If Russian soldiers are harmed, or if Russia takes offense for some other reason, Russia or a proxy could go after Israel.  In that case, the U.S. may be involved a lot more than it would have been by having inserted itself more in Syria a long time ago. 

If Syria is allowed to deploy the missile defense system, then it will be in a much better position to transfer chemical weapons and other sophisticated weapons to Hezbollah.  If that happens, expect  major action by Israel in Lebanon and major damage to Lebanon and Israel and perhaps other countries.  Expect the possibility of the transfer of chemical weapons to terrorists who hate the U.S.

Whether Israel rejects Brennan's admonitions and takes out the Russian missiles, or whether it allows the missiles and later attacks the weapons transferred to Hezbollah in Southern Lebanon,  expect Israel to be blamed for escalating violence and for torpedoing the conference.  

If the conference does occur, Russia has stated that it will insist that Iran participate.  A year ago, the U.S. refused to allow Iran's participation and a conference was scuttled.  If President Obama is so desperate for a deal that he now allows Iran to participate, U.S. credibility with Israel, Saudi Arabia, Turkey, Jordan, and the Sunni world in general will decline even further than it already has.  No one in this region will ever take him seriously.  The next president will be left with the herculean job of rebuilding American credibility.

 Expect nothing to come of any conference, other than Assad hanging on, possibly more use of chemical weapons, more refugees, and the destabilization of Jordan and attacks on the Golan Heights, to which Israel will react strongly. 

Some of this mess was probably unavoidable.  But much of it is a case of U.S. and Western unwillingness to take early, assertive action putting the region and the U.S. in danger of a much bigger and bloodier conflagration.  

Hope and pray that I am wrong. 


The most recent reports are that there are now 1.5 million Syrian refugees.  It has been reported that former President Clinton greatly regrets having not taken action to prevent the Rwandan tragedy.  Will Syria be President Obama's great regret?



  1. Oy... Pretty much sums it up

  2. I couldn't agree more--Obama's lack of total support for Israel is very disappointing, much like that of Carter--ironic that Bush, both junior and senior, made it very clear that Israel was our friend and ally, and that they would support and defend Israel without question.

  3. Mr. Edelstein's piece is excellent. Ought to be published in every major newspaper in the wold.

  4. Great piece Alan.

  5. Only one author with the ability to accurately describe current events in the Middle East by taking a micro issue and zooming out to showcase some of the major rising political trends, including declining American hard and soft power both in this region and globally as a result of a complete lack of foreign policy of the current administration. Alan so thoughtfully analyzed, great job on yet another intellectually stimulating post!

  6. I think you are right and a potentially very explosive situations is in front of us and yes the CIA and Obama Administration are always urging Israel to show restraint.

  7. This is an excellent blog and a terrific summary.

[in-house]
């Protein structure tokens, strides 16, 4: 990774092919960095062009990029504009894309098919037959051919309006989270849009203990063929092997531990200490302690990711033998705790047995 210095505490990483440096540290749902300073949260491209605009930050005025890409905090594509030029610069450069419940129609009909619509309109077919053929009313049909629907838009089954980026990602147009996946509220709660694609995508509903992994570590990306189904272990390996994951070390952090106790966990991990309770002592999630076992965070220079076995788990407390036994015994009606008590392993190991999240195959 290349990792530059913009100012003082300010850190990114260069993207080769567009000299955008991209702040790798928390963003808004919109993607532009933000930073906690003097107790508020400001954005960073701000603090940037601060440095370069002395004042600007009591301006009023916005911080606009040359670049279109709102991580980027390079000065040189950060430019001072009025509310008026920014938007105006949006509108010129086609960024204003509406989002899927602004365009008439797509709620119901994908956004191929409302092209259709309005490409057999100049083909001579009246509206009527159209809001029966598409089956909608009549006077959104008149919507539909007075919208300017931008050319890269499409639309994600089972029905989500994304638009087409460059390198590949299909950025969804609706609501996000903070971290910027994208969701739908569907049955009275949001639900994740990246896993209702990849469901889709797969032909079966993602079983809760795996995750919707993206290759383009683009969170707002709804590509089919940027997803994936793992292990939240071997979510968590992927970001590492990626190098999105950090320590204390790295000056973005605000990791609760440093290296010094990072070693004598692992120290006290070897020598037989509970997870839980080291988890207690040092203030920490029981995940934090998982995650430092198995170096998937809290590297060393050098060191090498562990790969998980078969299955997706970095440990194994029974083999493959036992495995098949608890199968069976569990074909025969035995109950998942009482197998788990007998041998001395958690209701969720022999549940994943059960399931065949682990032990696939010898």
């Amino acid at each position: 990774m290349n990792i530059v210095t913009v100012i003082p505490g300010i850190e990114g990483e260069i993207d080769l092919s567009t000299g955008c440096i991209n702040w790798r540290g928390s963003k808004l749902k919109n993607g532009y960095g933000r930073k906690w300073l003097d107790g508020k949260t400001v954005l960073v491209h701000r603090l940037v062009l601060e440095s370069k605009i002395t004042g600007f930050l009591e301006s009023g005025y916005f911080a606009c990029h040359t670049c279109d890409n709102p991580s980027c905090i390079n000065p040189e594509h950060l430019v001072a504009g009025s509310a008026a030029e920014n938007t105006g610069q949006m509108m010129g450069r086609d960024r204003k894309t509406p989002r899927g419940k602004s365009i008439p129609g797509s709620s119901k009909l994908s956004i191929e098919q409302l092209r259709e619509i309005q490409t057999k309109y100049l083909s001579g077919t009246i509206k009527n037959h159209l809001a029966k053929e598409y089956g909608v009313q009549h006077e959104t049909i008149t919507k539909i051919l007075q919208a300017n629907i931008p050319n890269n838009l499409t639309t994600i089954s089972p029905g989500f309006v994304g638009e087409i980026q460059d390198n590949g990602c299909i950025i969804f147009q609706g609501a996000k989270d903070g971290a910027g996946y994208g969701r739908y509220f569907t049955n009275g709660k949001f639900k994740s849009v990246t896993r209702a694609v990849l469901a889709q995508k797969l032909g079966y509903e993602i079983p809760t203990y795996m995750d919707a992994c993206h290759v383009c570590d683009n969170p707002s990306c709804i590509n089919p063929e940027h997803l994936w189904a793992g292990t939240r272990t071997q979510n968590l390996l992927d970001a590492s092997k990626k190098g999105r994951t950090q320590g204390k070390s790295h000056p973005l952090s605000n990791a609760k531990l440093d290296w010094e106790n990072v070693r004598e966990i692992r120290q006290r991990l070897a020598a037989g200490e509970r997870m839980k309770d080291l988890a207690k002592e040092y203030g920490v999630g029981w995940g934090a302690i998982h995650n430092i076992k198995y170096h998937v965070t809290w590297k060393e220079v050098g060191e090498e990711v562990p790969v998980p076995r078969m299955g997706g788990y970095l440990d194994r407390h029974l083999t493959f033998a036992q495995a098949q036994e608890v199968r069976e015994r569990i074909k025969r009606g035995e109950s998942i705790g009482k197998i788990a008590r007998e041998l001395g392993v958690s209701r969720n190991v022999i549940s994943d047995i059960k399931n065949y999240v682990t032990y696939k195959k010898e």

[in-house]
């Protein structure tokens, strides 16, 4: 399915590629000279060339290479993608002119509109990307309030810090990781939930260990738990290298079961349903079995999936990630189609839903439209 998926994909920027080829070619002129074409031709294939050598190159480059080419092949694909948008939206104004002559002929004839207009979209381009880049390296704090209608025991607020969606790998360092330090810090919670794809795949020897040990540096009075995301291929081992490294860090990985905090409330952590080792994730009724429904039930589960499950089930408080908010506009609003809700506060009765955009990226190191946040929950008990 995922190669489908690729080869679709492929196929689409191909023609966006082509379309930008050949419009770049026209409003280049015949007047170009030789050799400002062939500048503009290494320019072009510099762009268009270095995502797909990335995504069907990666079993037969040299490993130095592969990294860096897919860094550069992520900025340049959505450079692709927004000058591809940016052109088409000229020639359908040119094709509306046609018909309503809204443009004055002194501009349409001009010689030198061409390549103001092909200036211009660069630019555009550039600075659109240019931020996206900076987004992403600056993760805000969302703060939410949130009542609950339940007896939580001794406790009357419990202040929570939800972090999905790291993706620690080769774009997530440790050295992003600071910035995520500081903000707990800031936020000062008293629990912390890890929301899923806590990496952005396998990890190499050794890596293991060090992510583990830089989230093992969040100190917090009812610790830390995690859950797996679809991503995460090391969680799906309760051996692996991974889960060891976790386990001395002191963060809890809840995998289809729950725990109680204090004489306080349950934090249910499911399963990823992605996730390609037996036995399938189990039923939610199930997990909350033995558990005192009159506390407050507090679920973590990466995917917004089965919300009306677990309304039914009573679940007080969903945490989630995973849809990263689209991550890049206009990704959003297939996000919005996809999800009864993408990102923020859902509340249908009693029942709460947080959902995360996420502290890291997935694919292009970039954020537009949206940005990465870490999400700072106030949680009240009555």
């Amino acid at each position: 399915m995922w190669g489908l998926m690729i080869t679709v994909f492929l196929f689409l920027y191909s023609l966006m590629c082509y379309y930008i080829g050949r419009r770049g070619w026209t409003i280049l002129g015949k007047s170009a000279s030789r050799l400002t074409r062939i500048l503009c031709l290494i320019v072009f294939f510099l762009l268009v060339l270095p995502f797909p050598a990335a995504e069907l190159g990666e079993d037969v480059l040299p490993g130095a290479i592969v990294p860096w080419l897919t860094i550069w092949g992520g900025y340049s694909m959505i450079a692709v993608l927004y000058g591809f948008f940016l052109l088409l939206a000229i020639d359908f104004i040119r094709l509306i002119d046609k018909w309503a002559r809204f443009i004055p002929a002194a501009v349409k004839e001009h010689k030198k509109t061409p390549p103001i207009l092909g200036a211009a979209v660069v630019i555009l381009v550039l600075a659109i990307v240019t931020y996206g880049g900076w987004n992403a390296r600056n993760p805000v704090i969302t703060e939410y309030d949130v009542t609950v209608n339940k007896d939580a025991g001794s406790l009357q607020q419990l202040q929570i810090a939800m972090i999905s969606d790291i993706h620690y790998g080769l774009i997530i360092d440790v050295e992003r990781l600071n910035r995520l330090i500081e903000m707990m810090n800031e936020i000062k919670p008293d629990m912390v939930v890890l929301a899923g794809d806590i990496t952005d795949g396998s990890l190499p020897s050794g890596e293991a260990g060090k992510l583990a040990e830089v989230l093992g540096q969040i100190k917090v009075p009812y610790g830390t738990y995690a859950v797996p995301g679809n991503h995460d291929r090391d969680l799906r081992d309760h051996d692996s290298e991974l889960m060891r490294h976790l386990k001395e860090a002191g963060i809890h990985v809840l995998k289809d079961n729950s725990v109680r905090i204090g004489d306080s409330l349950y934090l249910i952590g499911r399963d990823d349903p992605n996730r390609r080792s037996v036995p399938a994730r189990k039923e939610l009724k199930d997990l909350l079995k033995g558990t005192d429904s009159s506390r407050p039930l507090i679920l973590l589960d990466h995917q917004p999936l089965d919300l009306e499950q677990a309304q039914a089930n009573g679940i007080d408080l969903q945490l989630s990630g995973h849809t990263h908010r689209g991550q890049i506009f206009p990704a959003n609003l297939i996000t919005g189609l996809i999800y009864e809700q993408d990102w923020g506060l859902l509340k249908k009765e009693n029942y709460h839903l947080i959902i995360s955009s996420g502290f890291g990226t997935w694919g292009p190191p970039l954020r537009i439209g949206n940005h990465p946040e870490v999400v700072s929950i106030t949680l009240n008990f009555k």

8. I agree it is an excellent summary of some of the tragedies we have suffered recently, but to imply that going back to Israel, in the middle of the cauldron of chaos called the Mideast, is a bit naive. When every public venue is guarded by gun-toting soldiers; every time you are on a bus that may be blown to smithereens; every restaurant is vulnerable to an some idiot wanting to meet 72 virgins, living in the good ol' USA, with all it's warts, doesn't seem so bad.

  9. Thank you Alan for this post. It is an insightful analysis of not only the disturbing landscape in US re gun control, but also hard issues re US reticence in Syria and the resulting "vacuum" of leadership that has now led to action from Russia. These are difficult times.

    Thank you for your clarity of insight!

  10. Remember what Chief Justice Berger said that the2 nd amendment really wasn’t intended for crazy individual ownership

  11. Well written!! I hope you are wrong too.


  12. Always enjoy your observations, but in the wake of the IRS scandal (which you failed to mention) and the AP phone-log snooping, is it really a far cry from that to a tyrannical gov't bent on stripping citizens of their Constitutional rights? And as the Jewish people understand better than any, having some means of defending one's God-given rights (including life) is better than being helpless in the face of tyranny. Why do you think Hitler was the biggest gun-grabber of the 20th Century (before he began executing the Final Solution)? The Jews of the Warsaw ghetto may have eventually fallen to the SS, but they would have at least caused the Third Reich some pause before attempting to round them all up for slaughter, don't you think?

    Given what is happening on the Syrian border, I would think you would appreciate how important self-defense is (and not just that provided from your citizen-military).

    Additionally, lot of the crimes and murders you mentioned here in the U.S. were not accomplished at the end of a barrel. So should Big Brother (which has largely become a Leviathin separate/detached from "We The People") track the purchases of pressure cookers, knives, ropes, bricks, etc.?